View Full Version : who sells the stuff to cast your own bullets?

November 25, 2006, 21:40
molds and forge?---thanks

November 25, 2006, 21:59
midsouth shooters supply

lee 10 lb production pot is a pretty good deal , you will also need a small lee ladle to skim the junk off the pot lee molds are pretty decent for the price i cast every thing from 30 cal rifle to 38 ,44, 45 pistol bullets
muzzle loader conicals and balls and even 12 gauge slugs when you order buy an extra couple bottles of bullet lube

November 27, 2006, 11:23
Don't know how much experience you have, but if you are new to casting, you should give it a long hard look. Not only are moulds and furnaces pricey these days, but availability of lead, tin, linotype, wheelweights is a lot scarcer than even a few years ago. There are excellent cast bullets available from many scorces these days. At $25 per 500, I don't do a lot of casting anymore.

You also need a "Lubersizer"

www.midway.com has casting equipment and cast bullets.


November 27, 2006, 19:01
you dont have to have a luber sizer , i shoot most of my bullets as cast (not sized) with lee liquid alox tumble lube

i will second the materials are sometimes hard to find straight lead is about 65 cents a lb scrap price here

November 28, 2006, 06:53
Put on your scrounger shoes. You can get wheelweight in quantity pretty cheap and pretty easy. (I have not had to pay much of anything for an ample supply for years) Go to a plumbing supply house and buy virgin lead. Mix the two 50-50 and you got great pistol bullets.

I have an extra Lyman 450 Lubri-sizer I would sell. Be advised, the lubri-sizing is a LOT more of a PITA than using the Lee tumble method. I am a crotchety bastage and won't do it. Yes, I tried it once. Seemd cheesy, so I quit it. It IS okay though.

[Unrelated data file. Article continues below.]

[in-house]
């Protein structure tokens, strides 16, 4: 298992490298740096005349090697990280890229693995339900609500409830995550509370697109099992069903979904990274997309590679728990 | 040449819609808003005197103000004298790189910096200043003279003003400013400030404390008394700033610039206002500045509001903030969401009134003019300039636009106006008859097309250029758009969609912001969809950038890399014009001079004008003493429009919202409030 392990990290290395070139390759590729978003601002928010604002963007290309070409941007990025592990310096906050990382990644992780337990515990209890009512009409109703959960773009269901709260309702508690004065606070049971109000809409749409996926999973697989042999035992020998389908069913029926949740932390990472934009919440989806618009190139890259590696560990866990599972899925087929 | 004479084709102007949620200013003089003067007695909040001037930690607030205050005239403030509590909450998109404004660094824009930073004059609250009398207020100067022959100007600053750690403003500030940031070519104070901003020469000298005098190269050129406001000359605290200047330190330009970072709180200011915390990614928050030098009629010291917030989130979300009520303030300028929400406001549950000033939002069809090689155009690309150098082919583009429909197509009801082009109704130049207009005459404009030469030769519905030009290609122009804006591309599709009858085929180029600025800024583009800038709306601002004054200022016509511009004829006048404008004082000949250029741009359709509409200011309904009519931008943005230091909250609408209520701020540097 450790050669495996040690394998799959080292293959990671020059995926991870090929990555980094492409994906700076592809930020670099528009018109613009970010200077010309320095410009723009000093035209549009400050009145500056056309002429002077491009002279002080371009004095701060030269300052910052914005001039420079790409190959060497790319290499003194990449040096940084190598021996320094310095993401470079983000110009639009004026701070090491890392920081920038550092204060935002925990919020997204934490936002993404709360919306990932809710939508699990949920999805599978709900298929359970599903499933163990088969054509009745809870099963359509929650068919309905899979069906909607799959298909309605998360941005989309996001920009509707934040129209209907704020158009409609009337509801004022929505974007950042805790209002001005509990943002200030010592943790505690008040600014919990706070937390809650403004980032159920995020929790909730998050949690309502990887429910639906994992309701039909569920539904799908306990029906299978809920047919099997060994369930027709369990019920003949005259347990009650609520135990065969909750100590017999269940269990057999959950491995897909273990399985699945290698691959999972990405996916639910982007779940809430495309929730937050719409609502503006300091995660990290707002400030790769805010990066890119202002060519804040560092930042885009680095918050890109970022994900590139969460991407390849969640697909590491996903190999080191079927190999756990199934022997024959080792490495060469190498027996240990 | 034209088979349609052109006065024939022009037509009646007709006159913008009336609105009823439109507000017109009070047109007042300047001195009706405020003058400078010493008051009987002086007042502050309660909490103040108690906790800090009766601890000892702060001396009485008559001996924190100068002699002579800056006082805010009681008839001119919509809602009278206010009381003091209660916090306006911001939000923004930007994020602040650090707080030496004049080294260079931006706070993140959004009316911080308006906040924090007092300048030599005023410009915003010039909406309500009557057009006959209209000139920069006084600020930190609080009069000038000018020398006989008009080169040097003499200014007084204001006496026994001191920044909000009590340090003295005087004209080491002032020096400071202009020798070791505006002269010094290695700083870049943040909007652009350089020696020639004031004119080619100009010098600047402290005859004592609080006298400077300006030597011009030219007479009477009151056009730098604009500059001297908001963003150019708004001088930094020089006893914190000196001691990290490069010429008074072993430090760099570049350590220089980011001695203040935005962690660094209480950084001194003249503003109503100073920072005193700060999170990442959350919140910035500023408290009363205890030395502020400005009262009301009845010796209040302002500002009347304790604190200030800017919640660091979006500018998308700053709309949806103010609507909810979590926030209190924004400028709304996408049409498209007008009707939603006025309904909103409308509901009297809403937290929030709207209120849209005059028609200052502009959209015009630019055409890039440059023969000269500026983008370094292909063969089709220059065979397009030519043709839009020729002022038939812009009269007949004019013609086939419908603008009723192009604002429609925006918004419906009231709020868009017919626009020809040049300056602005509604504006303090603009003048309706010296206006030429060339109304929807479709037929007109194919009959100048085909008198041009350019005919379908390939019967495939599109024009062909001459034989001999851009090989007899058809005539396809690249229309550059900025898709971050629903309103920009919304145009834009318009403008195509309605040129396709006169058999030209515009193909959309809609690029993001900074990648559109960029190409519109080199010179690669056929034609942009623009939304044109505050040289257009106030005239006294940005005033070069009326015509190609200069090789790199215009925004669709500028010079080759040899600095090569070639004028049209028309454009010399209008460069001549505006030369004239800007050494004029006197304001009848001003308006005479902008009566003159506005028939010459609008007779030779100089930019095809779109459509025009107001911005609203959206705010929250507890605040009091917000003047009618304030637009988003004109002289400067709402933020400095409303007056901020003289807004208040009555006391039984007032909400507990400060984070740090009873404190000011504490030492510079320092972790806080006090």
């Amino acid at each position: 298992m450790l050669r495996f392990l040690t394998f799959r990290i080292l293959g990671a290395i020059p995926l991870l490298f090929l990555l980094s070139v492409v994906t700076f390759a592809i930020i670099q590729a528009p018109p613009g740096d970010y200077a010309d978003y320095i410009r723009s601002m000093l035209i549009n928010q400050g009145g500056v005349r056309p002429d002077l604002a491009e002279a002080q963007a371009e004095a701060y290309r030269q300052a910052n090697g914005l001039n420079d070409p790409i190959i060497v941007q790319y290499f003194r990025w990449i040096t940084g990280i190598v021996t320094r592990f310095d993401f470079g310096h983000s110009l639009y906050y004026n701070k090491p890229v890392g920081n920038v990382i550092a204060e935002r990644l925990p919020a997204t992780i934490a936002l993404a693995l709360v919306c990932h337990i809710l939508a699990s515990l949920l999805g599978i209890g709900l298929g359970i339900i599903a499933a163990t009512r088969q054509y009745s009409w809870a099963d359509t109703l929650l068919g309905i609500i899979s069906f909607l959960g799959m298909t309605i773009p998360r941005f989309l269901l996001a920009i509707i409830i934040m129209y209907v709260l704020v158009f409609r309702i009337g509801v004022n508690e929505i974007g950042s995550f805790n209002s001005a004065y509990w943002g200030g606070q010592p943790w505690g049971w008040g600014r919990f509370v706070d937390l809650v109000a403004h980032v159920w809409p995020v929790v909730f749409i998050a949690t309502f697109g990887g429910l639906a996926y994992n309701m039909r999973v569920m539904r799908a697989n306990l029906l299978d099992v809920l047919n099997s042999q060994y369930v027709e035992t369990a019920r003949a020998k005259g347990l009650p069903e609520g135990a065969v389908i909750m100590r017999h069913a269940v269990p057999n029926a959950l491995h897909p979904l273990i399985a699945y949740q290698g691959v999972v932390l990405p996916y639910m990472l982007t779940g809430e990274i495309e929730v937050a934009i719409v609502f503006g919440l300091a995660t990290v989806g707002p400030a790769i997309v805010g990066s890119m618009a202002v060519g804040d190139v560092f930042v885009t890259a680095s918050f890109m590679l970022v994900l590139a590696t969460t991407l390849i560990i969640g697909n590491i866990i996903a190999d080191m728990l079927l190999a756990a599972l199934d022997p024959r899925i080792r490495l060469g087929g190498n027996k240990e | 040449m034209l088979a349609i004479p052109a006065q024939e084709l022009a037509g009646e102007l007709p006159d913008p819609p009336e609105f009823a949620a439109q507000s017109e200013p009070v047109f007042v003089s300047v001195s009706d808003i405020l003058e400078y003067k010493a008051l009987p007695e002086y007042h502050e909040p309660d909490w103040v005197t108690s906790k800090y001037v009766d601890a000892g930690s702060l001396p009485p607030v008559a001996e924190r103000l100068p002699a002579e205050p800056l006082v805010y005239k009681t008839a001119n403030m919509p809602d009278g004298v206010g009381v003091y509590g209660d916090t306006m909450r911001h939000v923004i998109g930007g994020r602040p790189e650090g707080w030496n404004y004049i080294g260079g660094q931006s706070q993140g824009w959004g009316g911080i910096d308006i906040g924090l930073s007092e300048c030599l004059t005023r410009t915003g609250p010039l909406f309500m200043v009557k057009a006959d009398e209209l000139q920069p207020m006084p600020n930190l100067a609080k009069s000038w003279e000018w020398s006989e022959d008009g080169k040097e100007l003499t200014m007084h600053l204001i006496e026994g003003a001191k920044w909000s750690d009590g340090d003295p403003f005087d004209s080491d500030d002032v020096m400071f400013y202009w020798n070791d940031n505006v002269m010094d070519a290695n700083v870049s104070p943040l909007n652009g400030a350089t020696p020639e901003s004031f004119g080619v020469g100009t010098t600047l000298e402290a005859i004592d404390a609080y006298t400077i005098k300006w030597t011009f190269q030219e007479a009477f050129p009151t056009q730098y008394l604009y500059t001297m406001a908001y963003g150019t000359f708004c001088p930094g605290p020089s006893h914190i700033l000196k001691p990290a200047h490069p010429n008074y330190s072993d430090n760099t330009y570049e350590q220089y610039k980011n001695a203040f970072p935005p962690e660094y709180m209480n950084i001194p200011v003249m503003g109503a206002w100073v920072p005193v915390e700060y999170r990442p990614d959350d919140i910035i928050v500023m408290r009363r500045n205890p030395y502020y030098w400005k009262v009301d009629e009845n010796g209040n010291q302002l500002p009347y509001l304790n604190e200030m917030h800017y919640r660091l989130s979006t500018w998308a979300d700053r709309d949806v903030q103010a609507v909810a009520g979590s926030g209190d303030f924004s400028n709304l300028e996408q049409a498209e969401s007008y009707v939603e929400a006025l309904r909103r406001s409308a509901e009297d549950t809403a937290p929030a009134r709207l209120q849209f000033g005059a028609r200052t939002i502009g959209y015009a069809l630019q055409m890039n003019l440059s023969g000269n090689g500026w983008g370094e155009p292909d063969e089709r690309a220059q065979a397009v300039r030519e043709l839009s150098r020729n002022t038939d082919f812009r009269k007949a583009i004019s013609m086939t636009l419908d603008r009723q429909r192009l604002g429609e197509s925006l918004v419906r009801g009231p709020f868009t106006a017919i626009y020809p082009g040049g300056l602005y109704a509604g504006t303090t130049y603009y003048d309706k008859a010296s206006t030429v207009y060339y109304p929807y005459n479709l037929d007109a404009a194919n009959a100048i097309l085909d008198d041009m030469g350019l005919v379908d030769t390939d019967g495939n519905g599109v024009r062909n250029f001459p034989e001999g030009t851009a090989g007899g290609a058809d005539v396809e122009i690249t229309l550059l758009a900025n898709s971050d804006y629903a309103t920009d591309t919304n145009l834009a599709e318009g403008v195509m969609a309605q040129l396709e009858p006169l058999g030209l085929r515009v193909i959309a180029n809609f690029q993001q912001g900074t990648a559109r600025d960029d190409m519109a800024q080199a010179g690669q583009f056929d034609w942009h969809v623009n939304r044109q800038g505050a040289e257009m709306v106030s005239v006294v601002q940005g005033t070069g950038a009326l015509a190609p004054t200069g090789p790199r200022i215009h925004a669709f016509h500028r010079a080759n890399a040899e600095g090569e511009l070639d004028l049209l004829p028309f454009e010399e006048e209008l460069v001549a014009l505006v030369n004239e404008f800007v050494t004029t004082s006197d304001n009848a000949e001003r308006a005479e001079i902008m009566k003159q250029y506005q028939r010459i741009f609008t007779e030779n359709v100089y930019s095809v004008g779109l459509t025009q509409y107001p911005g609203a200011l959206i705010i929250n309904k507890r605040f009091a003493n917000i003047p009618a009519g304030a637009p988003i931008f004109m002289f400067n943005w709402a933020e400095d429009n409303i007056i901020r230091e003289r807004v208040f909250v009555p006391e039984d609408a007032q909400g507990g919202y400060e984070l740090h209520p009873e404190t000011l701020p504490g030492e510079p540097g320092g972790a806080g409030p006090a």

I started with a 10# Lee. I moved to a 20# pot pretty soon after. Dropping 158 gr SWC's and 200-240 gr .45 slugs eats up a ten pounder FAST.

November 28, 2006, 10:28
I agree with ya Owl. However, what I'm seeing for prices lately on raw material is scary. Anyone thinkin of castin their own these days should check out cheap and plentiful scources before investing a lot in equipment. All depends on your location an how good a scrounger you are. Part of the fun for me.

I enjoy casting when I got the time, but 500 lazercast bullets for $25 is too tempting to pass up sometimes. ;)

November 28, 2006, 10:55
I cast thousands upon thousands of very good bullets out of straight wheel weight alloy. Keep the melt at about 750 degrees and keep the mold on the hot side and you can get very nicely filled out bullets without adding anything.

To harden them, I'd drop them from the mold into a 5 gallon bucket of cold water when they were just barely cooled enough to form into a solid. This is known as "quench casting" and greatly adds to the hardness of a wheelweight alloy bullet.

A Lee bottom pour pot works very well for casting. I tried several brands of molds and came to prefer the offerings by RCBS because of how concentric they are. The RCBS lubesizer is also a very nice piece of work.

One additional advantage to using RCBS molds is that they make top punches for their seating dies which match the contour of the bullets cast from their molds.

Wheelweights aren't as easy to come by as they once were, but if you're diligent you'll find some. A 5 gallon bucket will hold about 110-120 lbs of wheelweights and I used to purchase that much for $15 to $20.

Bullet casting is a very interesting hobby.

Veral Smith, of LBT (lead bullet technologies) has written a very good book called "Jacketed Performance with Cast Bullets".

Get one and read up on it.

November 28, 2006, 23:58
I recently came into some casting supplies, including the pot, some moulds, and I think some sizers. I also got about 1,000 unsized .45 200gr SWC cast bullets.

Is there a decent "how to" page that might help me identify the random pieces, and tell me how to handle the cast bullets I got?

November 29, 2006, 06:27
Adventurer, the Lyman Reloading manual I have has a very nice section that covers casting bullets. Lyman also published a book devoted to casting bullets. These are my favorite guides.

November 30, 2006, 00:05
Thanks, that's a good point - I got several old manuals with the stuff as well, and I'm sure they have fairly good info in them.